Why do I have condensation on my windows?
This time of year we get a lot of questions about condensation (or frost) problems. Rest assured, your windows are not the cause of condensation. Other external factors can be causing your windows to have condensation. It is important to determine where the condensation is forming on the window. This will lead you to causes and solutions.
Window Rating Tools:
There are two competing standards that are used to measure a windows condensation resistance. One is the Condensation Resistance Rating (CR) and the Condensation Resistance Factor (CRF).
While both of these ratings cannot guarantee you window will resist condensation they can give you an idea as to how well your window can resist condensation under certain conditions. A window’s condensation resistance is primarily focused on improving and maintaining proper humidity levels in the home. High humidity levels in the home will increase the likelihood of window condensation.
Humidity Reduction Tips
- Make sure all sources of ventilation to the outside are functional and use kitchen, bathroom and laundry room exhaust fans during and after humidity-producing activities to vent excess moisture.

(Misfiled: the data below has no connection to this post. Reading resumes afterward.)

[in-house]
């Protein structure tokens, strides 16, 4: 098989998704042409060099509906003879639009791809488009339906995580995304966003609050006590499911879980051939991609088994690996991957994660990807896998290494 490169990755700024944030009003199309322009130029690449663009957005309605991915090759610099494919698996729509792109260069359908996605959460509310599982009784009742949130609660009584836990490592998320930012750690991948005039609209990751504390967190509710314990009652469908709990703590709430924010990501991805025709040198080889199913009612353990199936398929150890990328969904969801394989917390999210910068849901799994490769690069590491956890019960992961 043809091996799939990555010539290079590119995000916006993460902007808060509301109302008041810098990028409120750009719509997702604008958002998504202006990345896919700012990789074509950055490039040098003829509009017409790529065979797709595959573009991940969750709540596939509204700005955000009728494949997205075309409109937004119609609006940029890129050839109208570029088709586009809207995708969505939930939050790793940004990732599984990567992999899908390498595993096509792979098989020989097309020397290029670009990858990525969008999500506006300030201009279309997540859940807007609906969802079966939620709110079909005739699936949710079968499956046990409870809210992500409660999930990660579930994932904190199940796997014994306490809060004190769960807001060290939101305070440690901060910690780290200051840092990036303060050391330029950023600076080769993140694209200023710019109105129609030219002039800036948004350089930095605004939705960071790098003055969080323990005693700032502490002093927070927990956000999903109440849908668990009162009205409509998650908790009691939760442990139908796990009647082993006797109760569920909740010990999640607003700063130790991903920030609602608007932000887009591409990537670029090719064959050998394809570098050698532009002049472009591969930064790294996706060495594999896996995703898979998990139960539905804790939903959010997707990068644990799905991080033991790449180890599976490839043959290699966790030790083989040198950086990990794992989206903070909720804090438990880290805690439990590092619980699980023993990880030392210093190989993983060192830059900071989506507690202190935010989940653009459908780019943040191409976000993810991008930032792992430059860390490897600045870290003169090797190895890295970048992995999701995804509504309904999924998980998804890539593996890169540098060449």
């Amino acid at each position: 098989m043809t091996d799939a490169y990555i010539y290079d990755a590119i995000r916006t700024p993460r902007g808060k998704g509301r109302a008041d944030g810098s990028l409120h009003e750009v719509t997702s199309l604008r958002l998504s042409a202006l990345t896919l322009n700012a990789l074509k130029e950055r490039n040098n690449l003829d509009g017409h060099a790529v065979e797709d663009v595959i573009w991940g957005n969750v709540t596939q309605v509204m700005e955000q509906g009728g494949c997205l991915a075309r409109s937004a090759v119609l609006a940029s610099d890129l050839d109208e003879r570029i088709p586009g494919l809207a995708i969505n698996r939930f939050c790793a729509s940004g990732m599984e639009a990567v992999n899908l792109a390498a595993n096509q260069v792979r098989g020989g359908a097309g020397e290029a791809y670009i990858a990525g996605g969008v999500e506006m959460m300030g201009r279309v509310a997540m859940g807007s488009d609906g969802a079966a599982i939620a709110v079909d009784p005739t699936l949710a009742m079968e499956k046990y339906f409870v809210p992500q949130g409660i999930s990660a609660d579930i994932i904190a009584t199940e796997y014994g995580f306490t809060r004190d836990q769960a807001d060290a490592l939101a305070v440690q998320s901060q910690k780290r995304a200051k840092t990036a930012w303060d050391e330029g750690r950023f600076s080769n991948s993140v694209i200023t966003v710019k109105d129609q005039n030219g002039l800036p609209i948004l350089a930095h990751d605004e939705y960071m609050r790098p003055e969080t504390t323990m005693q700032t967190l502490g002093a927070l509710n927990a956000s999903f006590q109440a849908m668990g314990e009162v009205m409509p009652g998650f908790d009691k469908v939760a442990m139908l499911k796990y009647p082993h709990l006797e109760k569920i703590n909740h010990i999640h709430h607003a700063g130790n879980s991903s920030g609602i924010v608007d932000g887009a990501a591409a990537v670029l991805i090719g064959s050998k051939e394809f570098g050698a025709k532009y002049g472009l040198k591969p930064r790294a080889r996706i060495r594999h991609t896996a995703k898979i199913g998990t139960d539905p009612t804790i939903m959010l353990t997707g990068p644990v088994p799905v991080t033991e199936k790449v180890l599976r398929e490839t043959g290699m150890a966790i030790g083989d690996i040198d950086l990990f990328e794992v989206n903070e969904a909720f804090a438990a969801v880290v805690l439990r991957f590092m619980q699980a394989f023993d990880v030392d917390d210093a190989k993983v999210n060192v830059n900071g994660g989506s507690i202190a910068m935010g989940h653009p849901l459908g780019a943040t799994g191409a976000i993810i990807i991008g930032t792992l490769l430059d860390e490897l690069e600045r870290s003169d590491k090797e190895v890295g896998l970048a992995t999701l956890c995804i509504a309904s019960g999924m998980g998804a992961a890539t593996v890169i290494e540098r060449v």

- Air out your home periodically. Opening windows for just a few minutes a day lets the stale moist air escape and the fresh dry air enter without compromising your heating.
- Check your humidifier settings. Use the humidity comfort levels provided in the table to correctly set and balance the humidity level in your home.
- Be sure that all louvers in the attic or basement are open and large enough. You can even open your fireplace dampers to allow excess moisture to escape.
- If you have a large amount of house plants, try to concentrate them in one area and be careful not to over water.
- If troublesome condensation persists, see your heating contractor about an outside air intake for your furnace, venting of gas burning heaters and appliances, or installation of ventilating fan
Condensation on the inside or outside of the window:
Moisture that appears in cold weather on interior of the glass can be an annoying problem. However, rest assured that windows are NOT the cause of condensation. Interior condensation is due to excess humidity in your home. Exterior condensation is a form of dew.
- Condensation happens when warm moist air comes into contact with cooler surfaces as the outside temperature drops
- Condensation means there is excessive indoor humidity – which can be doing damage to other parts of your home.
- High energy efficiency windows reduce air leakage – therefore, moisture created by bathrooms, kitchens, laundries, plants and occupants can result in a higher relative humidity.
- Windows usually experience more condensation where inside air circulation around windows is more restricted.
Condensation in between the glass:
Condensation in between the panes of glass in a double- or triple-glazed window is the result of a seal failure.
If you are a customer, New York Sash windows warranties that insulating glass units will not fail. Should you experience a seal failure, please submit a service request and we will work to resolve this issue for you as quickly as possible.
Otherwise, we’d be happy to meet with you to do an inspection of your window and offer replacement solutions and options.